Skip to content

Amazon delivered

Rubikloud’s sales pitch to retailers is simple: to compete with the big online stores, you need their data analytics power

Amazon delivered

One by one, many of the biggest names in retail have shuffled off to that giant remainder bin in the sky: farewell, Sears; so long Toys “R” Us; bye-bye, Target Canada. In fact, the only thing more unrelenting than this wave of closures has been the rise of Amazon, with its mountains of customer data and powerful artificial intelligence tools to exploit it all.

It’s not that traditional retailers don’t have their own vast stores of information about when, where and how their customers spend their money. But without access to the same analytical computing power and wherewithal Amazon has developed for itself, their human analysts are unable to use it to full advantage.

At least, until now. Enter Toronto-based Rubikloud Technologies Inc., an AI-powered startup with a mission to even the retail playing field. The company helps retailers move their data into the cloud, and then deploys its proprietary machine learning tools to automate tasks like planning promotions, predicting inventory needs and deepening relationships with existing customers.

“The gains that you can get from machine learning in terms of inventory accuracy, loyalty, revenue and stickiness—we’re not talking about small percentages, we’re talking about 30, 40, even 50 per cent gains, which can contribute significantly to the bottom line,” says Rubikloud co-founder and CEO Kerry Liu.

To illustrate, he cites an example involving one of Rubikloud’s key products, called Promotion Manager, which automates the process companies use to select which products to stock at various stores, how much of each item to carry and what prices to sell those goods at, and then predicts how those promotions will impact sales of other products. It was deployed at a grocery chain with close to 1,000 locations and within a year, the company saw a 40 per cent improvement in inventory accuracy that added 1.5 per cent to the company’s gross margin.

Likewise, Liu says, a major health and beauty retailer with 20 million loyalty members achieved an 11 per cent increase in revenue from those members using a Rubikloud product called Customer LifeCycle Manager. In the same way Netflix learns what types of shows subscribers like and offers them more of the same, this tool customizes offers to loyalty members depending on their shopping profiles and preferred communications format—email, online browsing, text or on tablets in-store.

Rubikloud’s early track record of commercialization, uncommon among AI startups, has boosted its investor appeal. After an initial round of financing in 2013, which included the MaRS Investment Accelerator Fund, it raised $37 million in January 2018 in a financing deal led by Intel Capital, bringing the total raised to $45 million.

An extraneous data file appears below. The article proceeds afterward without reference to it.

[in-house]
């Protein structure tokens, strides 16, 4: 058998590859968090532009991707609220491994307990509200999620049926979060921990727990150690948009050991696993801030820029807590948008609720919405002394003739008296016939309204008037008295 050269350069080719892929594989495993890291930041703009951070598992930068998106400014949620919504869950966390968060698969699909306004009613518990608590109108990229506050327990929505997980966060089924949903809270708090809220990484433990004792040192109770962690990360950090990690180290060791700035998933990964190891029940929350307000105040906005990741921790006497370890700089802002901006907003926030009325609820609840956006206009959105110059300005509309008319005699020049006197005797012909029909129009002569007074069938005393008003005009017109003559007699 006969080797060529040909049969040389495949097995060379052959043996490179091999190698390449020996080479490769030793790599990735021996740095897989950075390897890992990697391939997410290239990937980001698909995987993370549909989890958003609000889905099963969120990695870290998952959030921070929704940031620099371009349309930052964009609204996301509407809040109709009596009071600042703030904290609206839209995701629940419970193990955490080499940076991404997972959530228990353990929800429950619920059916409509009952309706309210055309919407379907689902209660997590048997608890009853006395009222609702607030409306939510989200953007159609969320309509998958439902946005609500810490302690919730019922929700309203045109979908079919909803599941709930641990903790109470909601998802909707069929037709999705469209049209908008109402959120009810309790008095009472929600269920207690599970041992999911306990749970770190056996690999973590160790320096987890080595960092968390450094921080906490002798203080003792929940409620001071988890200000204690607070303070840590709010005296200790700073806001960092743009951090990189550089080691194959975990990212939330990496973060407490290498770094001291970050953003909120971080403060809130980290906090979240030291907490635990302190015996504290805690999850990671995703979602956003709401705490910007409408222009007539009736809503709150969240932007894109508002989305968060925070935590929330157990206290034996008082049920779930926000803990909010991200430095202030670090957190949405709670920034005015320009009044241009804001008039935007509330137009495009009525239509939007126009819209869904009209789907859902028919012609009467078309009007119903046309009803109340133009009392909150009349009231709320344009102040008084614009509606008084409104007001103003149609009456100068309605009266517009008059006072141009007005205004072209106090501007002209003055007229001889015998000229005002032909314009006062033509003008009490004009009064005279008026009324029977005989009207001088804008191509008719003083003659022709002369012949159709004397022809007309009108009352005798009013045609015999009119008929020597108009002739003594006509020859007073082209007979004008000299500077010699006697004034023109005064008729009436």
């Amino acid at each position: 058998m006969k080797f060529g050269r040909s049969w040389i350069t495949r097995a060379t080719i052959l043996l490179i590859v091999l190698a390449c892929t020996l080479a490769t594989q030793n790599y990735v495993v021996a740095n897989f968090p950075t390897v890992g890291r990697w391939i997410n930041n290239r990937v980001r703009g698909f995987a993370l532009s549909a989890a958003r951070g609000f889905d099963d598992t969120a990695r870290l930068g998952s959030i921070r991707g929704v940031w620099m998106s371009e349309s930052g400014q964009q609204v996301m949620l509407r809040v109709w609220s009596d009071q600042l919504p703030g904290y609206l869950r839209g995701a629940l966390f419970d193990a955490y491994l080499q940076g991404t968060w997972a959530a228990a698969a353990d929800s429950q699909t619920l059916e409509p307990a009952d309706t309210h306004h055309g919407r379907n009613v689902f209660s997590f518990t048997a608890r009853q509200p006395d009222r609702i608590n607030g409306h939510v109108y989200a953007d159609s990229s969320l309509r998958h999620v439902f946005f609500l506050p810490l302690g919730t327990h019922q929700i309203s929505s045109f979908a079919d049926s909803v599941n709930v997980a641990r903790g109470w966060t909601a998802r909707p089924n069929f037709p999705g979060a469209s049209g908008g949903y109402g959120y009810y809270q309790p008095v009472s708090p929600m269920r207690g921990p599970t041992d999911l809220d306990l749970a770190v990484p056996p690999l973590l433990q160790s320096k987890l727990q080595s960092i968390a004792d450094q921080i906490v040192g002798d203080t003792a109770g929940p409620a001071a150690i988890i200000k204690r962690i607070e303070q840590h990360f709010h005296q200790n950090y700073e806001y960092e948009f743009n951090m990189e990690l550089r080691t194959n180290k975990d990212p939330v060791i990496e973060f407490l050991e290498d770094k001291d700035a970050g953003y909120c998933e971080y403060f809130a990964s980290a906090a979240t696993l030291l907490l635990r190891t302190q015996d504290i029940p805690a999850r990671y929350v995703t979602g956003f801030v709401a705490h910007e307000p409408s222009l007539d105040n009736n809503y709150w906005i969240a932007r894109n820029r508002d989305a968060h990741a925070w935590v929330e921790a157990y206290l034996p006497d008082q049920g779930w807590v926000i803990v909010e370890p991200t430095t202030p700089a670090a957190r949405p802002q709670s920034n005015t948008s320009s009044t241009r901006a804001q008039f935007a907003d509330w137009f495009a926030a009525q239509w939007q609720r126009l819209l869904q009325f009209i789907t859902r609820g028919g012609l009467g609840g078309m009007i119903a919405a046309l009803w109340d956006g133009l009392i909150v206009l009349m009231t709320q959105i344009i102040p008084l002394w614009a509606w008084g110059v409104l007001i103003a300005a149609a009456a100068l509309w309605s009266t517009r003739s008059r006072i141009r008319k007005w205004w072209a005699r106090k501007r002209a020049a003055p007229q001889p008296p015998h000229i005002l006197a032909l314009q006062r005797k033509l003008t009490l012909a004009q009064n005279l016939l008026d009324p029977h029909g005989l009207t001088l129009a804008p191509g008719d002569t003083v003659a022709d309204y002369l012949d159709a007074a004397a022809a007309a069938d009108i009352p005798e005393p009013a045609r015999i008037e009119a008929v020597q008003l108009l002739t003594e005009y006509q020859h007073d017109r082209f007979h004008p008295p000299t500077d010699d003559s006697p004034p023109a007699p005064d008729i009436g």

Liu doesn’t have the background one might expect for the founder of a data science company. The Shanghai-born, Vancouver-raised entrepreneur started his career as a chartered accountant at PricewaterhouseCoopers. But a deep interest in technology and startups soon led him to PwC’s consulting practice as a senior technology partner, where he gained exposure to all types of tech companies. From there, he did a stint at a startup in Vancouver, then set out to launch his own. “I wanted to be at the helm, to grow it, to shape everything from the culture to the go-to-market strategy,” he says. “Ultimately I had to start a company myself.”

It was 2013 and Big Data was going mainstream. Open-source databases were gaining traction and companies like Google, Microsoft and Amazon were racing to build out their cloud computing infrastructure. Rubikloud was initially formed with the goal of being a “middle layer” to help retailers export their data into the cloud. But in what Liu calls a “Holy s–t” moment, the company realized it could do much more for its retail clients if it could apply machine learning technologies to all that data. So, it set about developing the suite of AI tools that have since brought in retail clients from North America, Europe and Asia.

Rubikloud doesn’t disclose revenue figures, but Liu says the company has grown at 120 per cent for the past three years. “We plan to become the first billion-dollar, Canadian-born-and-based enterprise AI company with an actual product,” he says.

That practical grounding is reflected in how Rubikloud goes about hiring. Liu’s goal is to have 150 employees by March 2019, up from 65 in September 2017 and its current complement of just over 100. Those new hires, he says, must be people who are “intellectually curious” but not enamoured of AI itself.

“In AI right now, [a lot of] people are falling in love with the research concept or the underlying science, and they’re ignoring whether that research methodology is going to actually solve a problem in their industry in a meaningful way,” he says. “We love the tech, but we’re very curious about what problems it can solve.”